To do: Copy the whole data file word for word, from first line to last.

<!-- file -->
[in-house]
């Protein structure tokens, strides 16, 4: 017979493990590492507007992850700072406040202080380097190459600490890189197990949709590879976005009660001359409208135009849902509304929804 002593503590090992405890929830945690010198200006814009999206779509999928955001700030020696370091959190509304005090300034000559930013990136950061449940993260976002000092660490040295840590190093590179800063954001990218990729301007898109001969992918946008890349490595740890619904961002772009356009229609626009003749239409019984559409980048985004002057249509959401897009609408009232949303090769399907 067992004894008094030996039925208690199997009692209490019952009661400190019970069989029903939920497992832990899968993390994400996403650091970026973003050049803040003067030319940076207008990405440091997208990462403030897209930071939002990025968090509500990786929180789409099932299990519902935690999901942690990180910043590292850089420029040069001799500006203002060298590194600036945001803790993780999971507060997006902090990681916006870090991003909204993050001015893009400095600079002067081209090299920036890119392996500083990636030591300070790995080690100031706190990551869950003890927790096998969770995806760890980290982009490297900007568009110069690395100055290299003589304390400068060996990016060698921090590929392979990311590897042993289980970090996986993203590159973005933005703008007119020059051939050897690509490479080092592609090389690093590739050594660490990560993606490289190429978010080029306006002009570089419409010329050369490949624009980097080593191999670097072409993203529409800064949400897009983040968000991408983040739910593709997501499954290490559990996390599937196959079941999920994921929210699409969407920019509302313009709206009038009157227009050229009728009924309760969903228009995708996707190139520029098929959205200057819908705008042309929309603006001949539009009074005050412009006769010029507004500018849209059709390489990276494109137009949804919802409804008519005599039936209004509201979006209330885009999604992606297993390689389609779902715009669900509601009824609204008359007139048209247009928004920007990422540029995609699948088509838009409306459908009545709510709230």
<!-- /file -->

[in-house]
């Protein structure tokens, strides 16, 4: 017979493990590492507007992850700072406040202080380097190459600490890189197990949709590879976005009660001359409208135009849902509304929804 002593503590090992405890929830945690010198200006814009999206779509999928955001700030020696370091959190509304005090300034000559930013990136950061449940993260976002000092660490040295840590190093590179800063954001990218990729301007898109001969992918946008890349490595740890619904961002772009356009229609626009003749239409019984559409980048985004002057249509959401897009609408009232949303090769399907 067992004894008094030996039925208690199997009692209490019952009661400190019970069989029903939920497992832990899968993390994400996403650091970026973003050049803040003067030319940076207008990405440091997208990462403030897209930071939002990025968090509500990786929180789409099932299990519902935690999901942690990180910043590292850089420029040069001799500006203002060298590194600036945001803790993780999971507060997006902090990681916006870090991003909204993050001015893009400095600079002067081209090299920036890119392996500083990636030591300070790995080690100031706190990551869950003890927790096998969770995806760890980290982009490297900007568009110069690395100055290299003589304390400068060996990016060698921090590929392979990311590897042993289980970090996986993203590159973005933005703008007119020059051939050897690509490479080092592609090389690093590739050594660490990560993606490289190429978010080029306006002009570089419409010329050369490949624009980097080593191999670097072409993203529409800064949400897009983040968000991408983040739910593709997501499954290490559990996390599937196959079941999920994921929210699409969407920019509302313009709206009038009157227009050229009728009924309760969903228009995708996707190139520029098929959205200057819908705008042309929309603006001949539009009074005050412009006769010029507004500018849209059709390489990276494109137009949804919802409804008519005599039936209004509201979006209330885009999604992606297993390689389609779902715009669900509601009824609204008359007139048209247009928004920007990422540029995609699948088509838009409306459908009545709510709230």